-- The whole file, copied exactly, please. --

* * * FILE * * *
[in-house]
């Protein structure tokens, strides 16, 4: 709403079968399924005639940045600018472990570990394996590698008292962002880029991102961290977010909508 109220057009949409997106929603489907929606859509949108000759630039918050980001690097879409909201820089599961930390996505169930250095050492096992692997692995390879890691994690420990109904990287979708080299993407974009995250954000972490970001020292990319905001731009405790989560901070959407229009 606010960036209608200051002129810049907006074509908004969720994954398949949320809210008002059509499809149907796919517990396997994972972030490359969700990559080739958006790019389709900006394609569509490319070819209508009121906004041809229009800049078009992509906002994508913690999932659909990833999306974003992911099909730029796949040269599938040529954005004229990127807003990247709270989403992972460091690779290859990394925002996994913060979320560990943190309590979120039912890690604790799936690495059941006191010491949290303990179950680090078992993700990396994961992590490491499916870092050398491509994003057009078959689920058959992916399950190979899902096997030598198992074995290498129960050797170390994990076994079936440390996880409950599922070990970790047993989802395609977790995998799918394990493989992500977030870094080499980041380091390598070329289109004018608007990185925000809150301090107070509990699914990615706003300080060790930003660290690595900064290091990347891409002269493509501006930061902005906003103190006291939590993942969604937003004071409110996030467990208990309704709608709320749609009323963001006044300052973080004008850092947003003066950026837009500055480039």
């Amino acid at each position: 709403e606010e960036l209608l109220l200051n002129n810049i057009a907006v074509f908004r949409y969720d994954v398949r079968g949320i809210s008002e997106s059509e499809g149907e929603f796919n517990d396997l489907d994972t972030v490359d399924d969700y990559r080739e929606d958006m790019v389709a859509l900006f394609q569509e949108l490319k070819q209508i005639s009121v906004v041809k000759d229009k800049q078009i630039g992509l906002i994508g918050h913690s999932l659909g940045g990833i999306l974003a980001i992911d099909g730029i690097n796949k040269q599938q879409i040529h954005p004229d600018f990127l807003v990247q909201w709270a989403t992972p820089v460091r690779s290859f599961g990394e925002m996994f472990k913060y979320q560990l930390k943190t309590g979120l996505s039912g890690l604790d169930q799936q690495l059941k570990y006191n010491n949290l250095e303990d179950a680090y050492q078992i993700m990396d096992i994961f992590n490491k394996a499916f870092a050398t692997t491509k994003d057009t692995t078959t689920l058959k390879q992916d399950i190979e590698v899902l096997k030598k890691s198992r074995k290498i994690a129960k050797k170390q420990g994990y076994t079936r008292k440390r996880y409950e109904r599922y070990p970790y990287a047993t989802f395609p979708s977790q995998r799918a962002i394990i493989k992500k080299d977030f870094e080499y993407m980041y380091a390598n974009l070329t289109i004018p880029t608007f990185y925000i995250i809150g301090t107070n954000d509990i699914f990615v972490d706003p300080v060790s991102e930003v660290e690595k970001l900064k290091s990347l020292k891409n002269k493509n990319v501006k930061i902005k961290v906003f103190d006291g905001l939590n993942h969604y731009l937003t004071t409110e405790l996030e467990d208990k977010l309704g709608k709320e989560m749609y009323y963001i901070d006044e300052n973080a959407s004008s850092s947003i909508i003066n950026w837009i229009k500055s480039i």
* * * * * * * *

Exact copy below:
[in-house]
């Protein structure tokens, strides 16, 4: 709403079968399924005639940045600018472990570990394996590698008292962002880029991102961290977010909508 109220057009949409997106929603489907929606859509949108000759630039918050980001690097879409909201820089599961930390996505169930250095050492096992692997692995390879890691994690420990109904990287979708080299993407974009995250954000972490970001020292990319905001731009405790989560901070959407229009 606010960036209608200051002129810049907006074509908004969720994954398949949320809210008002059509499809149907796919517990396997994972972030490359969700990559080739958006790019389709900006394609569509490319070819209508009121906004041809229009800049078009992509906002994508913690999932659909990833999306974003992911099909730029796949040269599938040529954005004229990127807003990247709270989403992972460091690779290859990394925002996994913060979320560990943190309590979120039912890690604790799936690495059941006191010491949290303990179950680090078992993700990396994961992590490491499916870092050398491509994003057009078959689920058959992916399950190979899902096997030598198992074995290498129960050797170390994990076994079936440390996880409950599922070990970790047993989802395609977790995998799918394990493989992500977030870094080499980041380091390598070329289109004018608007990185925000809150301090107070509990699914990615706003300080060790930003660290690595900064290091990347891409002269493509501006930061902005906003103190006291939590993942969604937003004071409110996030467990208990309704709608709320749609009323963001006044300052973080004008850092947003003066950026837009500055480039």
């Amino acid at each position: 709403e606010e960036l209608l109220l200051n002129n810049i057009a907006v074509f908004r949409y969720d994954v398949r079968g949320i809210s008002e997106s059509e499809g149907e929603f796919n517990d396997l489907d994972t972030v490359d399924d969700y990559r080739e929606d958006m790019v389709a859509l900006f394609q569509e949108l490319k070819q209508i005639s009121v906004v041809k000759d229009k800049q078009i630039g992509l906002i994508g918050h913690s999932l659909g940045g990833i999306l974003a980001i992911d099909g730029i690097n796949k040269q599938q879409i040529h954005p004229d600018f990127l807003v990247q909201w709270a989403t992972p820089v460091r690779s290859f599961g990394e925002m996994f472990k913060y979320q560990l930390k943190t309590g979120l996505s039912g890690l604790d169930q799936q690495l059941k570990y006191n010491n949290l250095e303990d179950a680090y050492q078992i993700m990396d096992i994961f992590n490491k394996a499916f870092a050398t692997t491509k994003d057009t692995t078959t689920l058959k390879q992916d399950i190979e590698v899902l096997k030598k890691s198992r074995k290498i994690a129960k050797k170390q420990g994990y076994t079936r008292k440390r996880y409950e109904r599922y070990p970790y990287a047993t989802f395609p979708s977790q995998r799918a962002i394990i493989k992500k080299d977030f870094e080499y993407m980041y380091a390598n974009l070329t289109i004018p880029t608007f990185y925000i995250i809150g301090t107070n954000d509990i699914f990615v972490d706003p300080v060790s991102e930003v660290e690595k970001l900064k290091s990347l020292k891409n002269k493509n990319v501006k930061i902005k961290v906003f103190d006291g905001l939590n993942h969604y731009l937003t004071t409110e405790l996030e467990d208990k977010l309704g709608k709320e989560m749609y009323y963001i901070d006044e300052n973080a959407s004008s850092s947003i909508i003066n950026w837009i229009k500055s480039i």